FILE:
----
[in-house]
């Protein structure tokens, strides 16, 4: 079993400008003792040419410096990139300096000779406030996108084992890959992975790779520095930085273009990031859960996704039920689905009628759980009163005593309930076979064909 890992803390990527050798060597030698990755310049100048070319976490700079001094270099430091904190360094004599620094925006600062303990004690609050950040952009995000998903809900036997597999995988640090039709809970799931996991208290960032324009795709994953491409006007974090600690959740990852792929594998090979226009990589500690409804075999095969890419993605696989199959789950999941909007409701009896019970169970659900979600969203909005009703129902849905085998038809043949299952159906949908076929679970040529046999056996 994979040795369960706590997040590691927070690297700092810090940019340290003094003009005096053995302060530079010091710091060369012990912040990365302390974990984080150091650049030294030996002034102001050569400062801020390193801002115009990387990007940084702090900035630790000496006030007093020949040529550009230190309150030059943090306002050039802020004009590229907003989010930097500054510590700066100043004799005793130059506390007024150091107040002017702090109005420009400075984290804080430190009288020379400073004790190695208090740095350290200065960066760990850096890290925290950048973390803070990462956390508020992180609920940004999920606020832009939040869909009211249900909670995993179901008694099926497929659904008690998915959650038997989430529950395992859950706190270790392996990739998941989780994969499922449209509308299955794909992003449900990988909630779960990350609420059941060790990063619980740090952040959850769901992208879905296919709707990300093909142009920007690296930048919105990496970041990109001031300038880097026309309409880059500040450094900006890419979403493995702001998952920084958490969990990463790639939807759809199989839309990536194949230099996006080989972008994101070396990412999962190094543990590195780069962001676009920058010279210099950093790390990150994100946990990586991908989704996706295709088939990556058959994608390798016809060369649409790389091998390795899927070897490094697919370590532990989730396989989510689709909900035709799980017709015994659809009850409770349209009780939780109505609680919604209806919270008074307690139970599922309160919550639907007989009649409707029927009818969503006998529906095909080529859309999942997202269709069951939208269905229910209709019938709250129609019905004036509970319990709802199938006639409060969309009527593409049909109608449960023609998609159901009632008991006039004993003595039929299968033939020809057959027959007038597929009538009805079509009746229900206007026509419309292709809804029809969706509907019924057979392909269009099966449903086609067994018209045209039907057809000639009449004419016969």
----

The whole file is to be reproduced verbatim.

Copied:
[in-house]
């Protein structure tokens, strides 16, 4: 079993400008003792040419410096990139300096000779406030996108084992890959992975790779520095930085273009990031859960996704039920689905009628759980009163005593309930076979064909 890992803390990527050798060597030698990755310049100048070319976490700079001094270099430091904190360094004599620094925006600062303990004690609050950040952009995000998903809900036997597999995988640090039709809970799931996991208290960032324009795709994953491409006007974090600690959740990852792929594998090979226009990589500690409804075999095969890419993605696989199959789950999941909007409701009896019970169970659900979600969203909005009703129902849905085998038809043949299952159906949908076929679970040529046999056996 994979040795369960706590997040590691927070690297700092810090940019340290003094003009005096053995302060530079010091710091060369012990912040990365302390974990984080150091650049030294030996002034102001050569400062801020390193801002115009990387990007940084702090900035630790000496006030007093020949040529550009230190309150030059943090306002050039802020004009590229907003989010930097500054510590700066100043004799005793130059506390007024150091107040002017702090109005420009400075984290804080430190009288020379400073004790190695208090740095350290200065960066760990850096890290925290950048973390803070990462956390508020992180609920940004999920606020832009939040869909009211249900909670995993179901008694099926497929659904008690998915959650038997989430529950395992859950706190270790392996990739998941989780994969499922449209509308299955794909992003449900990988909630779960990350609420059941060790990063619980740090952040959850769901992208879905296919709707990300093909142009920007690296930048919105990496970041990109001031300038880097026309309409880059500040450094900006890419979403493995702001998952920084958490969990990463790639939807759809199989839309990536194949230099996006080989972008994101070396990412999962190094543990590195780069962001676009920058010279210099950093790390990150994100946990990586991908989704996706295709088939990556058959994608390798016809060369649409790389091998390795899927070897490094697919370590532990989730396989989510689709909900035709799980017709015994659809009850409770349209009780939780109505609680919604209806919270008074307690139970599922309160919550639907007989009649409707029927009818969503006998529906095909080529859309999942997202269709069951939208269905229910209709019938709250129609019905004036509970319990709802199938006639409060969309009527593409049909109608449960023609998609159901009632008991006039004993003595039929299968033939020809057959027959007038597929009538009805079509009746229900206007026509419309292709809804029809969706509907019924057979392909269009099966449903086609067994018209045209039907057809000639009449004419016969």